“Art should be independent of a cultural moment or a country. I was concerned in having a vocabulary that could be understood by any culture, that could have been made by any hand.” — Tunga (Palmares, Pernambuco, 1952 – Rio de Janeiro, 2016)
Tunga died of throat cancer on Monday, June 6, in Rio. On the occasion of his solo exhibit “La Voie Humide” in April 2014 at his New York gallery Luhring Augustine Chelsea, this enigmatic artist said, in a conversation at Soho House with curator Marí Carmen Ramirez, director of the Latin American art department at Houston’s MFAH: “We are in the contemporary age, but we could still be reading the old poets because the mystery is still there. The culture of poetry is still the same. I am a poet. This is my job.”
Although the poetics of his visual rhetoric might seem intricate, the narrative of his works was always interwoven with extraordinary clarity. This was a well-read artist who entranced listeners with his words and ideas in Portuguese or English, easily braiding concepts, human hair, metal threads or even three long sedated snakes in “Vanguarda Viperina,” a 1985 work. His father, poet Gerardo Mello Mourão, considered Brazil’s Dante, cultivated an intellectual environment at the family home, exposing a young Tunga to erudition since early age; he used to say books were everywhere, “even in the bathroom.” With the country’s military dictatorship as backdrop in the seventies, Tunga fulfilled his four-year college obligation and plunged right into Rio’s art underground. In 1974, his first solo exhibition happened at the MAM-Rio (Museum of Modern Art of Rio de Janeiro), then Brazil’s most avant-garde art institution. Along with conceptual artists Cildo Meirelles, Waltercio Caldas and José Rezende, he founded two experimental short-lived publications, “Malasartes” and “A Parte do Fogo.”
Since his early works, he strived to reposition tridimensional art away from the traditions of static volume. “I always liked things in a muddle. I can’t stand order and dislike disorder,” was another of his paradoxical phrasings that explained the happenings he conducted with mixed-media experiences in drawings, sculptures, films, videos, installations and performances. Poetics are always implied into the apparently unconnected material he assembled together that could be nets, wood, blown glass, glass pearls, red paint, sea sponges, billiard balls, bottle-cleaner brushes, felt and crystal balls, all found in the 1997 all-red installation, “True Rouge,” housed in his first pavilion at Inhotim Institute. In 2012, a second pavilion, Galeria Psicoativa, was erected in the grounds to house more works—this time a twenty-thousand-square-foot building, the largest ever for a single artist in the world. Before that, in 2005, he became the first contemporary artist to have an installation in the Louvre pyramid.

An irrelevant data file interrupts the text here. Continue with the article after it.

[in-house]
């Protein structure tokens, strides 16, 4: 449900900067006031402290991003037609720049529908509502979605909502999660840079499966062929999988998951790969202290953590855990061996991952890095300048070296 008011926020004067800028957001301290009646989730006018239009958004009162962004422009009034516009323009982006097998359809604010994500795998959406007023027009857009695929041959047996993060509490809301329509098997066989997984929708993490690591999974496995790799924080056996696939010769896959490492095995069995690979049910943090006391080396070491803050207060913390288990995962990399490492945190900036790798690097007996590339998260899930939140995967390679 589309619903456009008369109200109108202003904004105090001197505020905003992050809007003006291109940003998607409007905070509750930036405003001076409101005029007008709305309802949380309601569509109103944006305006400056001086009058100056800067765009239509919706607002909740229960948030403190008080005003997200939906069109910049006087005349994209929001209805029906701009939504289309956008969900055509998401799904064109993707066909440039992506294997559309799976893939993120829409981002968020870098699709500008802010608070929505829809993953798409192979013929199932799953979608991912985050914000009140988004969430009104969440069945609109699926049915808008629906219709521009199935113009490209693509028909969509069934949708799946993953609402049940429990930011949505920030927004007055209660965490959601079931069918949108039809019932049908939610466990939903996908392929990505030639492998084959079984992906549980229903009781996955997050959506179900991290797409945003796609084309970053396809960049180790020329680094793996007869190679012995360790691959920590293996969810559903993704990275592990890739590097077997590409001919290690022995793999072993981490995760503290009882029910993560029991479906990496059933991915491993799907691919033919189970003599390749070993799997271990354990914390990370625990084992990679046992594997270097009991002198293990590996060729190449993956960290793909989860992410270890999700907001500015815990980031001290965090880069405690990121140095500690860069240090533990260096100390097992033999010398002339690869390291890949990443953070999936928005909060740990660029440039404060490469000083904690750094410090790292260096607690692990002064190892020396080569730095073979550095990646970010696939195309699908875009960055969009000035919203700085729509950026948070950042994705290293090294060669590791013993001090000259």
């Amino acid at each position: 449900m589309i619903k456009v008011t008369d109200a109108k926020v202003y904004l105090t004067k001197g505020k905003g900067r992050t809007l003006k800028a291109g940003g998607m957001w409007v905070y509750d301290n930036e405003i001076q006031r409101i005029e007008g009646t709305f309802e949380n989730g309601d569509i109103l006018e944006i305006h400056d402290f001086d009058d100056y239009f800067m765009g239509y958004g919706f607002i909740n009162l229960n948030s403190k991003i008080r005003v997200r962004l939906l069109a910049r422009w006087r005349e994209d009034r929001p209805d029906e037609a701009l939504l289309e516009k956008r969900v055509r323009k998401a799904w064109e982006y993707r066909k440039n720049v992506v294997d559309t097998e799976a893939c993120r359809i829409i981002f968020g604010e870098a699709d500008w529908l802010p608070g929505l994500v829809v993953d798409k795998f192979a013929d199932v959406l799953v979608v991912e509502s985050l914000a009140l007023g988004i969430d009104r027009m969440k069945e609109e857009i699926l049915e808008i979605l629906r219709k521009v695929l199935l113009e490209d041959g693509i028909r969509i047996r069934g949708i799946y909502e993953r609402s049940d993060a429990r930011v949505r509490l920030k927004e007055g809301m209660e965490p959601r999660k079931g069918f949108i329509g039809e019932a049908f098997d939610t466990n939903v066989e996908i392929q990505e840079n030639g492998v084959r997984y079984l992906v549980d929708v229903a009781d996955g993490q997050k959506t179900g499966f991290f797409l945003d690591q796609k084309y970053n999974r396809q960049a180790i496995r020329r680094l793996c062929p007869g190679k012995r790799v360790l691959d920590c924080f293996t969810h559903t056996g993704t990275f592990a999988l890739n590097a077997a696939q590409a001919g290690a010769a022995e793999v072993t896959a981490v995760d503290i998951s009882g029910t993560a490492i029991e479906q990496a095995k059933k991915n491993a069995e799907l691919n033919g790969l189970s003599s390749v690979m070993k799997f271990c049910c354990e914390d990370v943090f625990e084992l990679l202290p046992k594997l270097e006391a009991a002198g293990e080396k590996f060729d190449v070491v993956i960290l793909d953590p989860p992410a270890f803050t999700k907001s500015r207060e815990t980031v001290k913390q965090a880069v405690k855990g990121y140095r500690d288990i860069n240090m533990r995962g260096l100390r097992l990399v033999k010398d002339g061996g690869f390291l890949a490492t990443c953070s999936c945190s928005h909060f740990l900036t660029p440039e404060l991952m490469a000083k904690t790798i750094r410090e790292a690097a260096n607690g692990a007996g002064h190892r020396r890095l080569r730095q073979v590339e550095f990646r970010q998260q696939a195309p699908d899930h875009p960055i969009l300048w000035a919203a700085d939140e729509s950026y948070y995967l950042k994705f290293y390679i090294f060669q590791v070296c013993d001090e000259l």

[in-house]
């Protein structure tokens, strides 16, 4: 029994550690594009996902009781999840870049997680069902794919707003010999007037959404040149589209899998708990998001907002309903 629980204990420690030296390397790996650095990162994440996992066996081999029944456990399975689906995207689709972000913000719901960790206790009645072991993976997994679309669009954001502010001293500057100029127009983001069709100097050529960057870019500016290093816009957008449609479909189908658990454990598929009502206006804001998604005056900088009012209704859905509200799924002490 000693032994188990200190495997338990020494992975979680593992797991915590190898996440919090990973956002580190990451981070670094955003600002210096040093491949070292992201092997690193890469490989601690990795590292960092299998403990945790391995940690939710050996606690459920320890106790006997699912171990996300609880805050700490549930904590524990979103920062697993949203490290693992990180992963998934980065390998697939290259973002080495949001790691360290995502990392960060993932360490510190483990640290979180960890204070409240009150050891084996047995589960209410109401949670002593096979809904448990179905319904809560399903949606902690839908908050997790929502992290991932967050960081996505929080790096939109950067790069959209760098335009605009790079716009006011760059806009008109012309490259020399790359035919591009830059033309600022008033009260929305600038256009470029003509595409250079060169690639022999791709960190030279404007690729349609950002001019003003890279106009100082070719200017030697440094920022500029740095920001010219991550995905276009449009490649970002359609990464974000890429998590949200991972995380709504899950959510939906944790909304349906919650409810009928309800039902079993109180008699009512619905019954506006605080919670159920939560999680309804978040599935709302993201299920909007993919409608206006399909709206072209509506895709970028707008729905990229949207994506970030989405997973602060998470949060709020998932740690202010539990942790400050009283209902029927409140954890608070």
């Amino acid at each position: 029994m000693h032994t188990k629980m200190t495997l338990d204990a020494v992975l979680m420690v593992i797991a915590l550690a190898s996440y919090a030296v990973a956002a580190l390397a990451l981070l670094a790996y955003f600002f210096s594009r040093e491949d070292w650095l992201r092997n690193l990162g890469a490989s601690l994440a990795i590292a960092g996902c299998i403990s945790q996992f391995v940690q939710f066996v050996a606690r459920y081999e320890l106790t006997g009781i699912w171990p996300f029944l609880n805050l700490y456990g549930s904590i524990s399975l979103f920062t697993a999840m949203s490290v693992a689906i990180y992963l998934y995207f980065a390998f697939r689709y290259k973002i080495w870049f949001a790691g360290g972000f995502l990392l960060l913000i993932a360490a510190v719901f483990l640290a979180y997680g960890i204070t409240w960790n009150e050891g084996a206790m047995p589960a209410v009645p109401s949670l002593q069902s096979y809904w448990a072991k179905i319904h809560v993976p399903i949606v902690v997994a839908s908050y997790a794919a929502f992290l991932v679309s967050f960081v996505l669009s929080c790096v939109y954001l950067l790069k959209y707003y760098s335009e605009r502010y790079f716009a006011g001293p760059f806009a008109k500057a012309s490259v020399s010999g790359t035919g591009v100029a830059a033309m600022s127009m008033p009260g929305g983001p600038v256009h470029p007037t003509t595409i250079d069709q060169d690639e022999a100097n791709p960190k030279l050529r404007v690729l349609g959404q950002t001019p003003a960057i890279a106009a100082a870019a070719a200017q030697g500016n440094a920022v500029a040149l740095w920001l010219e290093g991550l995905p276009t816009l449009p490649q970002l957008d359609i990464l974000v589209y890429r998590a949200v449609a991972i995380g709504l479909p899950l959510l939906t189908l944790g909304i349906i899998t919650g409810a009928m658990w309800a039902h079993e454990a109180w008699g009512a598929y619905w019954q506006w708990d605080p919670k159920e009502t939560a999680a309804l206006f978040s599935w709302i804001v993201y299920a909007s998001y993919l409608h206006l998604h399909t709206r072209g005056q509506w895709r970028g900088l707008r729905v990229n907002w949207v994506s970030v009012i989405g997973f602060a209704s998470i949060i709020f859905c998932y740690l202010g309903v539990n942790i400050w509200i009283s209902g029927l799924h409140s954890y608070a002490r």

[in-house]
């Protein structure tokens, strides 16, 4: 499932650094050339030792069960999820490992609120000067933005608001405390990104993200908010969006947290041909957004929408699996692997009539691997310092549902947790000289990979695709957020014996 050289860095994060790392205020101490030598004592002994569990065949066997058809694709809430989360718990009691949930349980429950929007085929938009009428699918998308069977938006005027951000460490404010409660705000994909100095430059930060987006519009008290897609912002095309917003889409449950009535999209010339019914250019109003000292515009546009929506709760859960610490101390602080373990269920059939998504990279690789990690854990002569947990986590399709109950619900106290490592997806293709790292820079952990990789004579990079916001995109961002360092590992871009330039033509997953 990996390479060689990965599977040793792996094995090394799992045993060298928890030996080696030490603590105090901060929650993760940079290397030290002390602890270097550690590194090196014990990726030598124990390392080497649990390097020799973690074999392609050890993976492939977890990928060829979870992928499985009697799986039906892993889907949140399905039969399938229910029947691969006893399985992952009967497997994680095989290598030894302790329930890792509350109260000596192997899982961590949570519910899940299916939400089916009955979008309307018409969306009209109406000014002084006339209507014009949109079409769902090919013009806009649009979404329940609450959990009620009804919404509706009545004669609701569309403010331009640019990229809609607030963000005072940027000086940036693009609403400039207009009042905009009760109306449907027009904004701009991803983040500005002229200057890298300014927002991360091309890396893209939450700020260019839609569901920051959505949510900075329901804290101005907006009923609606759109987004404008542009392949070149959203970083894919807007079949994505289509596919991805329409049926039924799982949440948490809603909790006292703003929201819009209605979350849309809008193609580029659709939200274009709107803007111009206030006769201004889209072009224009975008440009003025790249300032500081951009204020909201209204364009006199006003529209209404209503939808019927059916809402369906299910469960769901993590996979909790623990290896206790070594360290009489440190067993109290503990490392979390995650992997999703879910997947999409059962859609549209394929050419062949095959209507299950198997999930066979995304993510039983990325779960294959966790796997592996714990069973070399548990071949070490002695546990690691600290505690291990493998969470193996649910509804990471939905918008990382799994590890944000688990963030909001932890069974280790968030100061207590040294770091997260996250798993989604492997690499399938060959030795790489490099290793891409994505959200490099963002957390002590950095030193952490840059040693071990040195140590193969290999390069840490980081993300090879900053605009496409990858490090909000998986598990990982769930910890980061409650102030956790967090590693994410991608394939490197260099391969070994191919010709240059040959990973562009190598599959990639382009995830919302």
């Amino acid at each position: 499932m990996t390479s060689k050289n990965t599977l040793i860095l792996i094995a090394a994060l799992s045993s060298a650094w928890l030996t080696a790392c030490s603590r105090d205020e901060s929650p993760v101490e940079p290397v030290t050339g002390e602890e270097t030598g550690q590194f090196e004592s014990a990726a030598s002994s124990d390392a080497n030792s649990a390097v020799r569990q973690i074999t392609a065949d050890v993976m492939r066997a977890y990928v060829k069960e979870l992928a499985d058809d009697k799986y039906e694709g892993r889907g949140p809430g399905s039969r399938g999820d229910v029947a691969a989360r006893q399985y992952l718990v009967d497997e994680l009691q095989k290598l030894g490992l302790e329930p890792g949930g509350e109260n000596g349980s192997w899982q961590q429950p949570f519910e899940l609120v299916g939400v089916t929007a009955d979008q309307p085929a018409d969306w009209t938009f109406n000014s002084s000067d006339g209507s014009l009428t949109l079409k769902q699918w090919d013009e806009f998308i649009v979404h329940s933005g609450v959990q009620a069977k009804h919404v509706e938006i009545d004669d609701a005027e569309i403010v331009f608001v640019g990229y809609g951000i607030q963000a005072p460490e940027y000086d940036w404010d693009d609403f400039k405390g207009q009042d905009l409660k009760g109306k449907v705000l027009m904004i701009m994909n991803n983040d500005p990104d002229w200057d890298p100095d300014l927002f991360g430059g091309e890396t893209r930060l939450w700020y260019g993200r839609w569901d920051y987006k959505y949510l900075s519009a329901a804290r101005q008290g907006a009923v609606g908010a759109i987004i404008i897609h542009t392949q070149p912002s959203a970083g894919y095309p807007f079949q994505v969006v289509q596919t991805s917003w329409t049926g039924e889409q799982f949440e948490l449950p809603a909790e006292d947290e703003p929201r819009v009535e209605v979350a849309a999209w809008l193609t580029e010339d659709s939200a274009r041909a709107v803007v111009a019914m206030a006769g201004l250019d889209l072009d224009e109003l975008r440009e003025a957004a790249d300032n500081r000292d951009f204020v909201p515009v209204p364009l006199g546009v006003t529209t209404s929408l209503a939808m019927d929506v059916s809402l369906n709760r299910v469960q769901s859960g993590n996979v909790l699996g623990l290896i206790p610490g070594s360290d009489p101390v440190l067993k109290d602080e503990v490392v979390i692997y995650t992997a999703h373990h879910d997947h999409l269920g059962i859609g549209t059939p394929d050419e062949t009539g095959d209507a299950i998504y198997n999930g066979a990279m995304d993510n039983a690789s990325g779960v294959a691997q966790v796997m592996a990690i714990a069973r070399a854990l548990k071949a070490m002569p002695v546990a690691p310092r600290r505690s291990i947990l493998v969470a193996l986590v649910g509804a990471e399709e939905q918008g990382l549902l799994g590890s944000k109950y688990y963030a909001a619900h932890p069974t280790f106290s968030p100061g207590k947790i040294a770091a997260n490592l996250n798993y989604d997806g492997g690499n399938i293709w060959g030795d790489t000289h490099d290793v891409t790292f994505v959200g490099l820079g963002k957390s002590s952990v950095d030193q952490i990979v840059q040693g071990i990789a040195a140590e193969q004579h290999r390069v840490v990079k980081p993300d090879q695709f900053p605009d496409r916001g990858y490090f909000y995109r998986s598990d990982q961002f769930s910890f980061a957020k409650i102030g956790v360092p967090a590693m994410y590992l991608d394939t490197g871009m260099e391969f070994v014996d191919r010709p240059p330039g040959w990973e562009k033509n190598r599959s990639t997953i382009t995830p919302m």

Another element from his family background weighed in his art. His maternal grandfather was a senator and friend of Guignard (1896-1962), renowned for his depictions of the state of Minas Gerais, who had the artist lodge in his house for months when the landscape painter was indebted. In return, Guignard painted his benefactor’s twin teenage daughters, an oil rendering that became seminal in Brazilian portraiture: “Lea e Maura” (c. 1940). Lea was Tunga’s mother. The episode illustrates his fascination with mirroring—he has a series of exuberantly baroque drawings in Rorschach test-like effect traced by a single intertwining continuous pencil line—the other being twins. “Xipófagas capilares,” inspired by Guignard’s depiction of his mother and aunt, reproduces twin girls conjoined in Siamese fashion by their long tresses.
His first show in an international biennale happened at the fortieth edition of the Venice Biennale, in 1982, then again in 1995, followed by five participations at São Paulo Bienals. His work was exhibited at MoMA’s ”Latin American Artists Of The Twentieth Century” in 1993; at the 5th Bienal de la Habana, Havana, Cuba; and in the Kassel Documenta, 1997. One of his main international solo shows took place in 1989 at Chicago’s Museum of Contemporary Art.
In Brazil, Tunga has been represented by Galeria Millan since its opening in 1986. From 2011 to 2014 he left for Mendes Wood, also in São Paulo, returning to Millan’s domain late in 2014. His next solo show was planned for September 2016 but was unconfirmed due to the artist’s poor health. In the US, New York’s Luhring Augustine Gallery represents his works, and in Torino, Italy, Galleria Franco Noero.
Rio-born Cynthia Garcia is a respected art historian, art critic and journalist fluent in five languages stationed in São Paulo. Her daughter America Cavaliere works in the contemporary art market and her son Pedro Cavaliere, based in LA, is in the international DJ scene.
Contact: [email protected], www.cynthiagarcia.biz